Ethiopia, the second most populous African nation with its 96 million population has over 7 million internet users hence the lowest internet penetration rate of 8.7% says the 2015 Ethio Telecom Statistics. This is extremely low in comparison to Kenya with its 47.3% internet penetration rate making half of its population internet surfers.
Although average internet speed has steadily improved with time, slow connection remains a part of the improving Ethiopian telecom industry. Ethiopia is among the African countries with a monopoly in its telecom sector. This oldest telecommunication service provider in Africa, Ethio Telecom is the sole operator awaiting privatization as the country is negotiating to join the World Trade Organization.
To enhance coverage and access, the government launched several broadband initiatives since 2004 which aimed to bring the country closer to the information technology era. It has been allocating record budget for infrastructural improvements and expansion efforts to better internet technology.
For internet based companies, internet is a necessity to process the customer’s request to be able to run transactions quickly and efficiently. E-commerce is relatively new to many sub-Saharan African countries and Ethiopia is no exception to this. However, the industry has been held back by low level of access to the internet and to credit cards. Nevertheless e-commerce is gaining momentum in Ethiopia circumventing credit cards as demonstrated by the launch and expansion of international companies such as Jovago.com and Kaymu.
Access of more than 256 kilobytes per second (Kbps) is considered broadband. With the exception of organizations such as the African Union and the United Nations which have speedy internet connection, the rest are familiar with the dawdling connection. Most of the time, it is not just the size of the email file that presents problem, simple browsing can take up so much time.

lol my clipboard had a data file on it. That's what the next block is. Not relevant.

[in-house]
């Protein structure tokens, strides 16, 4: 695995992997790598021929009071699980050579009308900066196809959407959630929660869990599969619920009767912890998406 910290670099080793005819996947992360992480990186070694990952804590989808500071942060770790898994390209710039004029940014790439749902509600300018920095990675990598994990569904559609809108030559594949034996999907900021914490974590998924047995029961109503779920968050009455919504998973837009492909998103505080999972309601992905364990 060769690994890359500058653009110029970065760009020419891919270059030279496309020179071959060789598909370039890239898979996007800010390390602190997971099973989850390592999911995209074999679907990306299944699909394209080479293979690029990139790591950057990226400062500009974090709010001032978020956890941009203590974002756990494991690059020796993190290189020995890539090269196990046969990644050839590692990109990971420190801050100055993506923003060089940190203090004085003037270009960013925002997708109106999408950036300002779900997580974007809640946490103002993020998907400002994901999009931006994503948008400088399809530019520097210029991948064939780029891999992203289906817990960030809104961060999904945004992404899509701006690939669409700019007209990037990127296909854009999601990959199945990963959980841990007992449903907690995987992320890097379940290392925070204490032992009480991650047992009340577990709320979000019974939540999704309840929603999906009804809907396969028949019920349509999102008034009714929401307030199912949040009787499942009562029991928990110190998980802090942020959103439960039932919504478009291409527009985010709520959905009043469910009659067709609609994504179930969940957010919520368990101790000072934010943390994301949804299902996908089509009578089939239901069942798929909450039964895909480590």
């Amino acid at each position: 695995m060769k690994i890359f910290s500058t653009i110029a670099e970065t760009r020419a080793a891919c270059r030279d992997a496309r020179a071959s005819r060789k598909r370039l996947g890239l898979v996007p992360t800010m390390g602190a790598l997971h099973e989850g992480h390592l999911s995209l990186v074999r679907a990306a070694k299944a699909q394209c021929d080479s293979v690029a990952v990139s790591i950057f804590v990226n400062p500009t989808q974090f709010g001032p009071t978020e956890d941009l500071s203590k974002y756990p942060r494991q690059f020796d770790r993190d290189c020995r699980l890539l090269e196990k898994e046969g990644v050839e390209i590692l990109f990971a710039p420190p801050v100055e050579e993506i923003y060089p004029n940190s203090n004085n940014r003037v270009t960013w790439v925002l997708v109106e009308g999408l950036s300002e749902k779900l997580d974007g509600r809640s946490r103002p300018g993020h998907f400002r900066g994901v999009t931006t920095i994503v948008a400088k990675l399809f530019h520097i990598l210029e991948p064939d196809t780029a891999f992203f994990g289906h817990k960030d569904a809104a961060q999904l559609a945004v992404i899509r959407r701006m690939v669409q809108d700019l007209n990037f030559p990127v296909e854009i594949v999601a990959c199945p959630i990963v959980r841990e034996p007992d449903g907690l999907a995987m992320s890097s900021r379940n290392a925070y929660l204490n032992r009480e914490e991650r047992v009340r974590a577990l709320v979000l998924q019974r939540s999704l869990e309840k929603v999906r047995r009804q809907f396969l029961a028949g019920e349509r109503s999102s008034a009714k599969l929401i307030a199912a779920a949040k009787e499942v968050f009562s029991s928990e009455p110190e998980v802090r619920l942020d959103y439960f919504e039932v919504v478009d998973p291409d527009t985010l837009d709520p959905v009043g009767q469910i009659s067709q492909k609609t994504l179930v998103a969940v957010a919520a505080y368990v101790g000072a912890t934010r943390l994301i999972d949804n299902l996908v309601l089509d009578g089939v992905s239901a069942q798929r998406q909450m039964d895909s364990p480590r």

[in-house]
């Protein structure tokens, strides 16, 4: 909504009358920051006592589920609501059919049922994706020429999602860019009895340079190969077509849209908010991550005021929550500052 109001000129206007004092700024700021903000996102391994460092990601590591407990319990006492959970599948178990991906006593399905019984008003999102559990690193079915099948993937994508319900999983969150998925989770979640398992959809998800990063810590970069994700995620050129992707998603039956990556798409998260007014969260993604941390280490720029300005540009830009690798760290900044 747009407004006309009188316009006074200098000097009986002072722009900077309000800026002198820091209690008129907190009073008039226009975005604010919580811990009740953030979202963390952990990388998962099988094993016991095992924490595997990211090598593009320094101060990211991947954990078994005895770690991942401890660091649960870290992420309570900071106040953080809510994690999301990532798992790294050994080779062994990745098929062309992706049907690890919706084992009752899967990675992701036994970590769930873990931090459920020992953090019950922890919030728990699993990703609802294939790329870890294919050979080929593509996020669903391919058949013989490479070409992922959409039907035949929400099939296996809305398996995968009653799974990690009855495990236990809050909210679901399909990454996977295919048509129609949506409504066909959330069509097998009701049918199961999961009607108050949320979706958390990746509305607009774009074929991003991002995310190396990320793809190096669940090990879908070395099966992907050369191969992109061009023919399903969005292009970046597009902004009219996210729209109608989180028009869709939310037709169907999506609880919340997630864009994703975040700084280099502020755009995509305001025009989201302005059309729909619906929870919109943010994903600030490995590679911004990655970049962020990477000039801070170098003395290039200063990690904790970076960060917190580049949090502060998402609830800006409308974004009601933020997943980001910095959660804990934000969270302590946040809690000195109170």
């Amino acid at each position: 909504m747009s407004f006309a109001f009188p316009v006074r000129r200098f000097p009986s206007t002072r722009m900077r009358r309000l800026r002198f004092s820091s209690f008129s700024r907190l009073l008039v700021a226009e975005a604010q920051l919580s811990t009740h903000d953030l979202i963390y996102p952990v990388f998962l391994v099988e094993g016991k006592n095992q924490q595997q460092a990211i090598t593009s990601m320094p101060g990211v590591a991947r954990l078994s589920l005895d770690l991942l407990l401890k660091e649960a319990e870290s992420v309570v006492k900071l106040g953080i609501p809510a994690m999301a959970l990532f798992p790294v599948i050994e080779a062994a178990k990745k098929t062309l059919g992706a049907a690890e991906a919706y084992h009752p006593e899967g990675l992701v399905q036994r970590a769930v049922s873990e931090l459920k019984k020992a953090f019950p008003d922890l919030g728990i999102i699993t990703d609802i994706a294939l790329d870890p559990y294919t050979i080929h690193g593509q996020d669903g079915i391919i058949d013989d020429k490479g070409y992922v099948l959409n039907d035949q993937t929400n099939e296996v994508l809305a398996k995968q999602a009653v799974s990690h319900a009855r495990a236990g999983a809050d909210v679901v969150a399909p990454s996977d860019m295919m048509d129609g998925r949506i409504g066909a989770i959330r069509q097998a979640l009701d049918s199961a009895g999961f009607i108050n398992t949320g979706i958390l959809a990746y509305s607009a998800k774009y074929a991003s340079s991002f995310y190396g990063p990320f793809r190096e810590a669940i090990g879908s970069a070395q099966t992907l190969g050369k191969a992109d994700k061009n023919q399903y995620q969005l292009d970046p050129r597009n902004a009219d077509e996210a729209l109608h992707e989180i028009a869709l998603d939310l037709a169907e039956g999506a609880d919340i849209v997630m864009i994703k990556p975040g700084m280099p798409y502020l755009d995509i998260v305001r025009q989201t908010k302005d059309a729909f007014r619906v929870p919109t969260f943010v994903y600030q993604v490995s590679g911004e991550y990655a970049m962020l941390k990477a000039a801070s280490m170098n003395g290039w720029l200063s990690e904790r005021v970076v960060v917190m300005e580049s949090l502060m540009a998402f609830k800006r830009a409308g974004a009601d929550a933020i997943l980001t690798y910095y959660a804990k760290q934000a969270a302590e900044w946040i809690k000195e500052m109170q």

Video conferencing on platforms such as Skype and Google+ has been one of the rapidly growing communication means for businesses. The need to remain connected at all times requires a good level of connectivity. However, limited connection is preventing this from being practical with several dropped connections. Waiting for videos to buffer, websites to load and emails to open slows business operation and hinders international transactions. Unhurried connectivity might also leave confidential information vulnerable to theft and cyber attacks.
To a large extent, connections are considered as luxury due to pricey service costs. The lowest monthly charges per 100 kilo bits of fixed broadband internet access is over $600. These charges do not include installation fees and modem rentals. Other mobile access also have expensive price tags and limited access.
Evidently internet access varies widely between developed and developing nations. In 2012, only 78.6% of the population in North America has access to the internet, that number drops to 39.9% in Latin America, 28.7% in Caribbean, and to just 13.5% in Africa.
To cope with the global connectivity, Ethiopia introduced structural changes that are mostly aimed at expanding and improving services. The government also made the development of access to internet one of its prime priorities. Enhanced performance in broadband speed is a result of deliberate efforts of the state to invest in fiber optic roll out. It also offered wired and wireless connections with a speed starting from 256 Kbps to 16 megabytes to businesses.
Even though expanding was good news for the country, a lot more work still needs to be done to keep up with economic growth and to fulfill the connectivity demand of investors.
By Eden Sahle